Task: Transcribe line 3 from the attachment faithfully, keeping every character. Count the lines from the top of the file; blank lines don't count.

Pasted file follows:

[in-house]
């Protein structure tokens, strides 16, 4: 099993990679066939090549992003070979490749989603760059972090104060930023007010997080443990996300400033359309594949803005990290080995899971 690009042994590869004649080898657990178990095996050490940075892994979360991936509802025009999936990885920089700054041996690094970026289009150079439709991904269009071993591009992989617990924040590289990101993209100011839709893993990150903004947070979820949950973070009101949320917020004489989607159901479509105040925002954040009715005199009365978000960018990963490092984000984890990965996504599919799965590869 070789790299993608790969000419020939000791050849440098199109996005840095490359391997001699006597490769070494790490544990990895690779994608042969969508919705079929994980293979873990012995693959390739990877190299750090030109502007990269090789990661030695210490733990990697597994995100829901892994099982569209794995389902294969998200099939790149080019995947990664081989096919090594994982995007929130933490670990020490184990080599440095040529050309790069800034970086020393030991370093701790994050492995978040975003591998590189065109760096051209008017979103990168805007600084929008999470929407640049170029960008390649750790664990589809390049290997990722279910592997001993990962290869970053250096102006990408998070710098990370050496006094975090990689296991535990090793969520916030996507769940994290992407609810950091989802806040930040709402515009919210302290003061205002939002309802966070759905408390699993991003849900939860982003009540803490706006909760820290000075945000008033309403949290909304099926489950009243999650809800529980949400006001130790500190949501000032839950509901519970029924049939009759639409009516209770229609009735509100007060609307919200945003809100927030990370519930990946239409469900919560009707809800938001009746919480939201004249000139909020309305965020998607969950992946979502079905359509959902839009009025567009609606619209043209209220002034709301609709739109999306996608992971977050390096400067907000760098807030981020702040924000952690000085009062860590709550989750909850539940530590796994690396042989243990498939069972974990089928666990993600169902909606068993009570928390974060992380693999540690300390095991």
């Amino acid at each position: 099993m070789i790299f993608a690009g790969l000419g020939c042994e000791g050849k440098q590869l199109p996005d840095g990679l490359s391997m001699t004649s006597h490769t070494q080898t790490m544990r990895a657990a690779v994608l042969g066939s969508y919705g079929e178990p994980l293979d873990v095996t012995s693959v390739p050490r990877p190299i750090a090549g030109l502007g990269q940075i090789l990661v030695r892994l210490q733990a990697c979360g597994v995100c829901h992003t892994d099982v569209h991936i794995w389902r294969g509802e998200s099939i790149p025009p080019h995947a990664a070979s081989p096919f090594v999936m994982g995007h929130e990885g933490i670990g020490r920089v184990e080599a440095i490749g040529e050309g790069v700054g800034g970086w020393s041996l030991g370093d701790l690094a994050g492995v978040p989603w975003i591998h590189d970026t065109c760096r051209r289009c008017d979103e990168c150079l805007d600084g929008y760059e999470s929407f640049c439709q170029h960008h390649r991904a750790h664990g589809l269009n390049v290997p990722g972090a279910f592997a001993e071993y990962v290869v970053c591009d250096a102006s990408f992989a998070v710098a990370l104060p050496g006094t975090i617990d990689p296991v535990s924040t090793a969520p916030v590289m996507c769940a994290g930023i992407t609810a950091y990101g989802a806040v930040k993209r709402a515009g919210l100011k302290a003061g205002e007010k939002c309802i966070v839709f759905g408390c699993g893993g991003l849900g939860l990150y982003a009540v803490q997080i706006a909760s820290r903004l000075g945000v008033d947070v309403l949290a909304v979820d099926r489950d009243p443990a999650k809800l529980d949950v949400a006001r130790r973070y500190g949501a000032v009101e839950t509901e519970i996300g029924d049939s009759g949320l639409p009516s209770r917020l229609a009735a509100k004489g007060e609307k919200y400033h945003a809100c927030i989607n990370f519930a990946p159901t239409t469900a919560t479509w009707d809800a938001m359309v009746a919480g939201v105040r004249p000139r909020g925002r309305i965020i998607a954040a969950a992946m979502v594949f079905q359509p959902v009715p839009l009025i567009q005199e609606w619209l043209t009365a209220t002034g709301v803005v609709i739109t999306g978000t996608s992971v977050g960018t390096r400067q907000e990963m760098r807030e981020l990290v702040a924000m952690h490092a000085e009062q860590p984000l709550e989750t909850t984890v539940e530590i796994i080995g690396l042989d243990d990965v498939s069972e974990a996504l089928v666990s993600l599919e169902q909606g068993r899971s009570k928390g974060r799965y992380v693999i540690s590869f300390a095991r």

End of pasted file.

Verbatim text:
């Amino acid at each position: 099993m070789i790299f993608a690009g790969l000419g020939c042994e000791g050849k440098q590869l199109p996005d840095g990679l490359s391997m001699t004649s006597h490769t070494q080898t790490m544990r990895a657990a690779v994608l042969g066939s969508y919705g079929e178990p994980l293979d873990v095996t012995s693959v390739p050490r990877p190299i750090a090549g030109l502007g990269q940075i090789l990661v030695r892994l210490q733990a990697c979360g597994v995100c829901h992003t892994d099982v569209h991936i794995w389902r294969g509802e998200s099939i790149p025009p080019h995947a990664a070979s081989p096919f090594v999936m994982g995007h929130e990885g933490i670990g020490r920089v184990e080599a440095i490749g040529e050309g790069v700054g800034g970086w020393s041996l030991g370093d701790l690094a994050g492995v978040p989603w975003i591998h590189d970026t065109c760096r051209r289009c008017d979103e990168c150079l805007d600084g929008y760059e999470s929407f640049c439709q170029h960008h390649r991904a750790h664990g589809l269009n390049v290997p990722g972090a279910f592997a001993e071993y990962v290869v970053c591009d250096a102006s990408f992989a998070v710098a990370l104060p050496g006094t975090i617990d990689p296991v535990s924040t090793a969520p916030v590289m996507c769940a994290g930023i992407t609810a950091y990101g989802a806040v930040k993209r709402a515009g919210l100011k302290a003061g205002e007010k939002c309802i966070v839709f759905g408390c699993g893993g991003l849900g939860l990150y982003a009540v803490q997080i706006a909760s820290r903004l000075g945000v008033d947070v309403l949290a909304v979820d099926r489950d009243p443990a999650k809800l529980d949950v949400a006001r130790r973070y500190g949501a000032v009101e839950t509901e519970i996300g029924d049939s009759g949320l639409p009516s209770r917020l229609a009735a509100k004489g007060e609307k919200y400033h945003a809100c927030i989607n990370f519930a990946p159901t239409t469900a919560t479509w009707d809800a938001m359309v009746a919480g939201v105040r004249p000139r909020g925002r309305i965020i998607a954040a969950a992946m979502v594949f079905q359509p959902v009715p839009l009025i567009q005199e609606w619209l043209t009365a209220t002034g709301v803005v609709i739109t999306g978000t996608s992971v977050g960018t390096r400067q907000e990963m760098r807030e981020l990290v702040a924000m952690h490092a000085e009062q860590p984000l709550e989750t909850t984890v539940e530590i796994i080995g690396l042989d243990d990965v498939s069972e974990a996504l089928v666990s993600l599919e169902q909606g068993r899971s009570k928390g974060r799965y992380v693999i540690s590869f300390a095991r």